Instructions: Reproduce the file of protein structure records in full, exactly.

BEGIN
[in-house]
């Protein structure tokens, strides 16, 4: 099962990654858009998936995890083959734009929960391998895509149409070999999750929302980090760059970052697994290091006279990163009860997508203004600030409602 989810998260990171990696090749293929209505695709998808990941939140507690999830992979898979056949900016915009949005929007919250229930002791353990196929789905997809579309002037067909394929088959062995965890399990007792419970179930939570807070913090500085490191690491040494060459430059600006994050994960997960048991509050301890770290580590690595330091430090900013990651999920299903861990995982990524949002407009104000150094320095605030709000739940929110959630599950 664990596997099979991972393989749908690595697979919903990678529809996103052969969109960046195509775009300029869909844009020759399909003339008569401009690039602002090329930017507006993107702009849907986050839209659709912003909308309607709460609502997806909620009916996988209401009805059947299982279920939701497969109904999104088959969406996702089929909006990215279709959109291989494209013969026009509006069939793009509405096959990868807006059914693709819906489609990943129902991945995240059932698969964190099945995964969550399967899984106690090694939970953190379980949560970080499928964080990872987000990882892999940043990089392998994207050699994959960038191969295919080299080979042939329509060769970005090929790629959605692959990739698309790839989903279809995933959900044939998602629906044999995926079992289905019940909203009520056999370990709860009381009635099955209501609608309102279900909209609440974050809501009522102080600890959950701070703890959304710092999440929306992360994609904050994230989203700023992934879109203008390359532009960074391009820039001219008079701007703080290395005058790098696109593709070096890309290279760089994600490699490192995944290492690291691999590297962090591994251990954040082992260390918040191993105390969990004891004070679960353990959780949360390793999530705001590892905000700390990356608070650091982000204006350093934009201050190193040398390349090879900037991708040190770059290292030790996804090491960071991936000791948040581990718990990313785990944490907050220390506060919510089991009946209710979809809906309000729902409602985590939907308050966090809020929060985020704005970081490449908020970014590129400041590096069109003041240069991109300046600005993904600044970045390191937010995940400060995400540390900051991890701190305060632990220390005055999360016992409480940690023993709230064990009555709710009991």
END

[in-house]
């Protein structure tokens, strides 16, 4: 099962990654858009998936995890083959734009929960391998895509149409070999999750929302980090760059970052697994290091006279990163009860997508203004600030409602 989810998260990171990696090749293929209505695709998808990941939140507690999830992979898979056949900016915009949005929007919250229930002791353990196929789905997809579309002037067909394929088959062995965890399990007792419970179930939570807070913090500085490191690491040494060459430059600006994050994960997960048991509050301890770290580590690595330091430090900013990651999920299903861990995982990524949002407009104000150094320095605030709000739940929110959630599950 664990596997099979991972393989749908690595697979919903990678529809996103052969969109960046195509775009300029869909844009020759399909003339008569401009690039602002090329930017507006993107702009849907986050839209659709912003909308309607709460609502997806909620009916996988209401009805059947299982279920939701497969109904999104088959969406996702089929909006990215279709959109291989494209013969026009509006069939793009509405096959990868807006059914693709819906489609990943129902991945995240059932698969964190099945995964969550399967899984106690090694939970953190379980949560970080499928964080990872987000990882892999940043990089392998994207050699994959960038191969295919080299080979042939329509060769970005090929790629959605692959990739698309790839989903279809995933959900044939998602629906044999995926079992289905019940909203009520056999370990709860009381009635099955209501609608309102279900909209609440974050809501009522102080600890959950701070703890959304710092999440929306992360994609904050994230989203700023992934879109203008390359532009960074391009820039001219008079701007703080290395005058790098696109593709070096890309290279760089994600490699490192995944290492690291691999590297962090591994251990954040082992260390918040191993105390969990004891004070679960353990959780949360390793999530705001590892905000700390990356608070650091982000204006350093934009201050190193040398390349090879900037991708040190770059290292030790996804090491960071991936000791948040581990718990990313785990944490907050220390506060919510089991009946209710979809809906309000729902409602985590939907308050966090809020929060985020704005970081490449908020970014590129400041590096069109003041240069991109300046600005993904600044970045390191937010995940400060995400540390900051991890701190305060632990220390005055999360016992409480940690023993709230064990009555709710009991």